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Understanding cultural change is
central to grasping what’s happening
to faith and the Church today, Adelaide
theologian Fr James McEvoy told
participants at the first of a series of New
Directions forums last month.
The Forums for Learning and Dialogue
follow the visit to Adelaide last year of
Fr David Couturier OFM Cap, and tackle
some of the challenges facing parishes.
More than 116 representatives of
parishes, schools and agencies attended
the first forum held at the Croydon Park
Catholic parish hall.
Fr McEvoy gave a presentation which
put the challenge of proclaiming the
gospel in a secular world in a historical
“In every period of Christian history since
the Pentecost event, the commission to
proclaim the gospel has challenged the
believing community; but in our time the
challenge seems far greater,” he said.
“We look around our churches on the
weekend and see empty seats, which 50
years earlier were filled to overflowing.
“We read statistics from the most
recent Australian Census and from the
Australian Church Life Survey, and find
that about 12 percent of Catholics are at
Mass on any Sunday, while the number
of Mass-attending Catholics in the 1950s
was many times that figure.
“That little snapshot of the present is
symptomatic of the changing place of
religious belief and practice in the West
However, Fr McEvoy said it was “all too
easy to oversimplify” the major cultural
shift to a secular age.
“In particular, it’s all too easy to
understand it in terms of a ‘decline’ – as
if contemporary Australians have either
lost or rid themselves of their forebears’
religious belief and practice,” he said.
“We no longer live in the hierarchical
world of the 16th century, in which every
dimension of material and social life –
cathedrals and laws, kings and lords –
reminded people of the presence of God
and led them into it.
“In our day, the social structure doesn’t
immediately connect people with the
presence of God...today, we live in
pluralist societies, in which people of a
variety of faiths and none live alongside
“So in this ‘Age of Authenticity’, we
need to find a new model, a new way of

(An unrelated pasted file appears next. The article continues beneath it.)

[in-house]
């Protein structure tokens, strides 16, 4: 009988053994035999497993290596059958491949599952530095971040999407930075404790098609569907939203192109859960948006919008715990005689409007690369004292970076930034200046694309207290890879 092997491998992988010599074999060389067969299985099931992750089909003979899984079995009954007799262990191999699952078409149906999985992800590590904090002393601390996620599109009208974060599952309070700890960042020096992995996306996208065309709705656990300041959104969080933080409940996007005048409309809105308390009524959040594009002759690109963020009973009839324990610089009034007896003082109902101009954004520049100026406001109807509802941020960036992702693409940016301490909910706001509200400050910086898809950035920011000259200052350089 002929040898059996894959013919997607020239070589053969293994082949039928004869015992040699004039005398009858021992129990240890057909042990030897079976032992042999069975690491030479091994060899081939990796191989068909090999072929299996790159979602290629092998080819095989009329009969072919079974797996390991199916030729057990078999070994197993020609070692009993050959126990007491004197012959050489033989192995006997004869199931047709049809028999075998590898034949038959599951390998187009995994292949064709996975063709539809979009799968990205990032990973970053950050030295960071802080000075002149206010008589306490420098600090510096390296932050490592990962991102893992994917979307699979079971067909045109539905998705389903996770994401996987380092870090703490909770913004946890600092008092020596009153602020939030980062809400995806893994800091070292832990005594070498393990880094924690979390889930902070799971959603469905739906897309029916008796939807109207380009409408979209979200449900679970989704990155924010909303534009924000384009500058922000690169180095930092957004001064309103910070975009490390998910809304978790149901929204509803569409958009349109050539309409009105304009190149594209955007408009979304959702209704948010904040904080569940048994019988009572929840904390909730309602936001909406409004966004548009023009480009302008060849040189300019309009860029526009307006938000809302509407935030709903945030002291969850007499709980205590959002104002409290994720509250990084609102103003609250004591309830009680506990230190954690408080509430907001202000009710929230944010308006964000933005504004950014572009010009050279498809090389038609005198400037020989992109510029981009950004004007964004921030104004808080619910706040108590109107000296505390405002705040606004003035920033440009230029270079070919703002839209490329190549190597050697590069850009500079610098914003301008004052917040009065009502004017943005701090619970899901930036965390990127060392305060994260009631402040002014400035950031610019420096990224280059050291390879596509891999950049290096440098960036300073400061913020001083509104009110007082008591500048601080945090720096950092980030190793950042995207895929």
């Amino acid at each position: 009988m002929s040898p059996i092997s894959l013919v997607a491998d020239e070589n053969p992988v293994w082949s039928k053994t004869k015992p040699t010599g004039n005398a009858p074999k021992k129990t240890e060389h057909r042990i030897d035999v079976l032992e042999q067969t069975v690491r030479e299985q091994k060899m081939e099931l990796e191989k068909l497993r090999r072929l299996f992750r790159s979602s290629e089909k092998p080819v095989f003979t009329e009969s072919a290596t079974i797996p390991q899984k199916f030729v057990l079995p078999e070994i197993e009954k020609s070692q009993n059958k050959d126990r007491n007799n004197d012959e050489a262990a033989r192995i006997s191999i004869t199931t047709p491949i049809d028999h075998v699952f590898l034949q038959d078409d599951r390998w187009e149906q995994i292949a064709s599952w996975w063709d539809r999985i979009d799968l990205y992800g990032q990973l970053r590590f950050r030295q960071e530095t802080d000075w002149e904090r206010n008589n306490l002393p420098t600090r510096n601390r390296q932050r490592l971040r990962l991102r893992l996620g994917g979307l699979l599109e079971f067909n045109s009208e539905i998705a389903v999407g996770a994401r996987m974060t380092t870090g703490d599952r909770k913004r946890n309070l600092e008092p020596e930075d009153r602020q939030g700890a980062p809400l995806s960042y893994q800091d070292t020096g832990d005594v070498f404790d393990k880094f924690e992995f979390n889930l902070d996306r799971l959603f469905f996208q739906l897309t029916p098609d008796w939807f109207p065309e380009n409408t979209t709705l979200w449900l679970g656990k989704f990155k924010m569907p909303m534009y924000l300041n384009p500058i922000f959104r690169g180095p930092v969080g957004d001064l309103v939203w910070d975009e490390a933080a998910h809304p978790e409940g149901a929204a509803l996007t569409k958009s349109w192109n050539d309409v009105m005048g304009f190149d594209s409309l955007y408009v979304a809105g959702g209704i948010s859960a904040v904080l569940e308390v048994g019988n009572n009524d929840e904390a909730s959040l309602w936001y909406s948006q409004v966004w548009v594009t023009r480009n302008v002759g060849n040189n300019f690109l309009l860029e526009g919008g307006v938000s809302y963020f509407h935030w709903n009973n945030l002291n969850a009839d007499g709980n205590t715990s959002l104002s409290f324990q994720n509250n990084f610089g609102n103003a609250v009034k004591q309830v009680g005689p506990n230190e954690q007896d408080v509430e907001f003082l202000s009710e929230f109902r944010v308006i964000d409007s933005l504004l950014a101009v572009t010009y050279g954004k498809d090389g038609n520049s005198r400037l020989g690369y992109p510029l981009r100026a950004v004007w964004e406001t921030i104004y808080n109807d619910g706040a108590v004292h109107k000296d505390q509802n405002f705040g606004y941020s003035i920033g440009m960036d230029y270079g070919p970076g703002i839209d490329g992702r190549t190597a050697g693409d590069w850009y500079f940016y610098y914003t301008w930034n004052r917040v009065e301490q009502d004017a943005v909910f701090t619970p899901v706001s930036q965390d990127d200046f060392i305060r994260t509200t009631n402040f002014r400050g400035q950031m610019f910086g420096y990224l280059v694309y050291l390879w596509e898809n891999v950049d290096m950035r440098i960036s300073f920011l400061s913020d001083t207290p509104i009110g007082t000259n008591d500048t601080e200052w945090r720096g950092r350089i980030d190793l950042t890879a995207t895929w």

proclaiming the gospel.” He referred to
the need for respectful dialogue: “When
we remain open to the truth that others
bring, and recognise the truth of the
gospel in our own lives, we open the
possibility of others discovering that
Dr Susan Holoubek, Director of Mission,
Calvary Health Care Adelaide, spoke
about her own personal faith journey
– from growing up in a family that was
actively involved in all aspects of parish
life, joining youth groups, attending the
Rock Mass, through to her current role
She suggested that what mattered most
was to be living witnesses to the “loving,
encouraging and joyful spirit of Jesus”.
“If we nourish our own faith and allow
that faith to radiate through every facet
of our lives, I think that might be as good
as it gets,” she said.
In other developments, the New
Directions Task Force has met twice to
discuss the issues and priorities that
need to be incorporated into a pastoral
plan for the renewal of the Archdiocese.
The Task Force is chaired by former
State Government education minister
Mr Greg Crafter AO and includes Sr
Bernadette Kiley OP, Fr Philip Marshall,
Fr Charles Lukati, Fr Richard Morris,
Tim Grauel, Heather Carey, Jenny
Brinkworth, Fr John Rate, Sr Josephine
Dubiel SOSJ, Helen O’Brien, Sarah
Moffatt, Orla Wright, Pauline Connelly,
Deacon Arturo Jiminea, Sue Rivett,
Teresa Lynch and Fr Denis Edwards.
A key focus of the work of the taskforce
will be ways of engaging with youth and
Seeking a new model of
proclaiming the Gospel
INSIGHTS: Dr Susan Holoubek and Fr James McEvoy spoke at the first Forum
for Learning and Dialogue. For more information on the Forums, click here.
The Governor of South Australia Hieu Van Le AO
spoke about his vision for an Australia more fully
integrated into the Asian region at the inaugural
Catholics In Business Adelaide (CIB) breakfast
CIB was established in Australia three years
ago by Fr James Grant with the aim of bringing
together Catholics from different walks of life
who have a shared interest in the economic and
political life of the Church and nation.
Speaking at the Adelaide event, Fr James Grant,
who is based in Melbourne, said that of all the
religious traditions in Australia, Catholics were
perhaps the weakest at networking, sharing and
developing business ideas to benefit not only
each other but those in the wider society.
“In a world in which some Australian celebrities
and actors have lauded the ‘cathartic value’ of
damaging or setting fire to Catholic churches, we
need a somewhat stronger voice in portraying
our wider strengths and substantial contribution
to Australian life,” he said.
The Governor suggested some potential
business opportunities with our Asian neighbours
and engaged the gathering with his own story of
his journey to Australia, which heavily influenced
by his strong Catholicism and the persecution
undergone by Catholics in Vietnam at the end of
the Vietnam War.
Vicar General Fr Philip Marshall celebrated Mass
prior to breakfast which was attended by 110
businessmen and women.
Catholics In Business is hoping to host its
second breakfast in Adelaide in early August
2015, with details to be available soon.
Governor kicks off
CIB in Adelaide
Governor Hieu Van Le and Fr James Grant at
the inaugural breakfast.
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By Jenny Brinkworth
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